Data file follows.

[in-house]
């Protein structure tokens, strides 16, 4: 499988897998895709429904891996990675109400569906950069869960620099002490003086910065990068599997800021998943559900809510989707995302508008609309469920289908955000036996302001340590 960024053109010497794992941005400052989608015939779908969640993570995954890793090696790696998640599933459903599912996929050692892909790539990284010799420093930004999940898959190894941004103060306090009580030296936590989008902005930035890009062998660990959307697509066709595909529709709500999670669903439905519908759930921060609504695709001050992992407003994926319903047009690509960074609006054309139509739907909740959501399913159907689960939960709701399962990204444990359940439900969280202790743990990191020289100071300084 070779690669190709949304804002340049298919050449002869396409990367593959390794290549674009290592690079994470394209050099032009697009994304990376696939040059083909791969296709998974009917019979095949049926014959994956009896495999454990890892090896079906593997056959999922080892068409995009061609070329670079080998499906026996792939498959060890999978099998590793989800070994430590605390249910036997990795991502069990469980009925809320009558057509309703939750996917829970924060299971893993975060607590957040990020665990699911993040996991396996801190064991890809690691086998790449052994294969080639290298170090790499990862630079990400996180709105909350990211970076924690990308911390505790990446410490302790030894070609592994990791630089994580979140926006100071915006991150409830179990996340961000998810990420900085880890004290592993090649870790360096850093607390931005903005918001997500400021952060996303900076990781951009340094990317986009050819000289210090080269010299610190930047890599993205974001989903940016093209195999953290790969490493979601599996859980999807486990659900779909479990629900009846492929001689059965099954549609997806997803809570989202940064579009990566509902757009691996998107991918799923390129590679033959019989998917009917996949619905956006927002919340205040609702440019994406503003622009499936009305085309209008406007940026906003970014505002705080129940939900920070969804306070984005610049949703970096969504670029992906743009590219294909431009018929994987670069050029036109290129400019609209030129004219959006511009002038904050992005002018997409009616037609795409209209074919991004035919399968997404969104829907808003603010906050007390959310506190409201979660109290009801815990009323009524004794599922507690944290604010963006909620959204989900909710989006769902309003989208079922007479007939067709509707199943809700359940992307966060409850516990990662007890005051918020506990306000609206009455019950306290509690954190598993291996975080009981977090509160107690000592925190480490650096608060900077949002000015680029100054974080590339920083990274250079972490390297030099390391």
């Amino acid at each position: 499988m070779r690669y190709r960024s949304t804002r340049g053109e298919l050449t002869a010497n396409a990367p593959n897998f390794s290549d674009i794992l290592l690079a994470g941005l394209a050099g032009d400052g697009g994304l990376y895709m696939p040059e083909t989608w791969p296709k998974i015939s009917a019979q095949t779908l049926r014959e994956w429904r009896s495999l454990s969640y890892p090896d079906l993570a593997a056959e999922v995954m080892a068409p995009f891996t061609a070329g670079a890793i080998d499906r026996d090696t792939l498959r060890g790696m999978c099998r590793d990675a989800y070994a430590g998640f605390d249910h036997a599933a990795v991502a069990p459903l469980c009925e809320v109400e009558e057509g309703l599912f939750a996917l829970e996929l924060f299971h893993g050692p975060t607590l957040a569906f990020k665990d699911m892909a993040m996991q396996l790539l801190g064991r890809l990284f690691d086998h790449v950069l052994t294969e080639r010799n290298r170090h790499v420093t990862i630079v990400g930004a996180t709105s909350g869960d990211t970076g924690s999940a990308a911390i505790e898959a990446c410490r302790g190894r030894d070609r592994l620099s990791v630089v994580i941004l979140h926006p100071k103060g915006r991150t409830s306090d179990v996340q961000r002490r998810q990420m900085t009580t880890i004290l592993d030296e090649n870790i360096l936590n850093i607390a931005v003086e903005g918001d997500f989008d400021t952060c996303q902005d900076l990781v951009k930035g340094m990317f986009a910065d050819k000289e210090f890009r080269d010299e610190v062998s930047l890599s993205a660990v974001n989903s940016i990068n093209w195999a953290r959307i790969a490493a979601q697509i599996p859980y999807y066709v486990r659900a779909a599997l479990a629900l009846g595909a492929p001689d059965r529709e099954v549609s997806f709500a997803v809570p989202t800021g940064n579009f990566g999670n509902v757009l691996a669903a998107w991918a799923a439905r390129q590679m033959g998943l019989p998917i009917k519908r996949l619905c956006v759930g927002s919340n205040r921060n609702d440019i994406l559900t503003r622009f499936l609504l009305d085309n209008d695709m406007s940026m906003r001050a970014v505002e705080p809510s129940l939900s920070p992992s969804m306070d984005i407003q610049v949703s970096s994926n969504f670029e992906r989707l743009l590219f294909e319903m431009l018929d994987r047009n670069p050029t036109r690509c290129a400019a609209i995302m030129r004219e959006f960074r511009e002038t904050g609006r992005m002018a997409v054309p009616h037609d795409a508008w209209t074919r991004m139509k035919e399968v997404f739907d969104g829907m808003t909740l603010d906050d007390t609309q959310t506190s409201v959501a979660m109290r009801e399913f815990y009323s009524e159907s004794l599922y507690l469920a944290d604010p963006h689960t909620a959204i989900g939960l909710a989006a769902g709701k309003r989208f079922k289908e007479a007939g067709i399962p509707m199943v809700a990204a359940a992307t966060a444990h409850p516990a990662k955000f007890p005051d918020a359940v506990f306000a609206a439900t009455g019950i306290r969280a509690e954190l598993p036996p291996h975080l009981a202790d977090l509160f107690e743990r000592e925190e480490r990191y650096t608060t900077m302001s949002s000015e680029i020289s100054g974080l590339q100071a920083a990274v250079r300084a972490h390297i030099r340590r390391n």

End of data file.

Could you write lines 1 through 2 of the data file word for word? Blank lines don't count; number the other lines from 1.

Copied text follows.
[in-house]
């Protein structure tokens, strides 16, 4: 499988897998895709429904891996990675109400569906950069869960620099002490003086910065990068599997800021998943559900809510989707995302508008609309469920289908955000036996302001340590 960024053109010497794992941005400052989608015939779908969640993570995954890793090696790696998640599933459903599912996929050692892909790539990284010799420093930004999940898959190894941004103060306090009580030296936590989008902005930035890009062998660990959307697509066709595909529709709500999670669903439905519908759930921060609504695709001050992992407003994926319903047009690509960074609006054309139509739907909740959501399913159907689960939960709701399962990204444990359940439900969280202790743990990191020289100071300084 070779690669190709949304804002340049298919050449002869396409990367593959390794290549674009290592690079994470394209050099032009697009994304990376696939040059083909791969296709998974009917019979095949049926014959994956009896495999454990890892090896079906593997056959999922080892068409995009061609070329670079080998499906026996792939498959060890999978099998590793989800070994430590605390249910036997990795991502069990469980009925809320009558057509309703939750996917829970924060299971893993975060607590957040990020665990699911993040996991396996801190064991890809690691086998790449052994294969080639290298170090790499990862630079990400996180709105909350990211970076924690990308911390505790990446410490302790030894070609592994990791630089994580979140926006100071915006991150409830179990996340961000998810990420900085880890004290592993090649870790360096850093607390931005903005918001997500400021952060996303900076990781951009340094990317986009050819000289210090080269010299610190930047890599993205974001989903940016093209195999953290790969490493979601599996859980999807486990659900779909479990629900009846492929001689059965099954549609997806997803809570989202940064579009990566509902757009691996998107991918799923390129590679033959019989998917009917996949619905956006927002919340205040609702440019994406503003622009499936009305085309209008406007940026906003970014505002705080129940939900920070969804306070984005610049949703970096969504670029992906743009590219294909431009018929994987670069050029036109290129400019609209030129004219959006511009002038904050992005002018997409009616037609795409209209074919991004035919399968997404969104829907808003603010906050007390959310506190409201979660109290009801815990009323009524004794599922507690944290604010963006909620959204989900909710989006769902309003989208079922007479007939067709509707199943809700359940992307966060409850516990990662007890005051918020506990306000609206009455019950306290509690954190598993291996975080009981977090509160107690000592925190480490650096608060900077949002000015680029100054974080590339920083990274250079972490390297030099390391």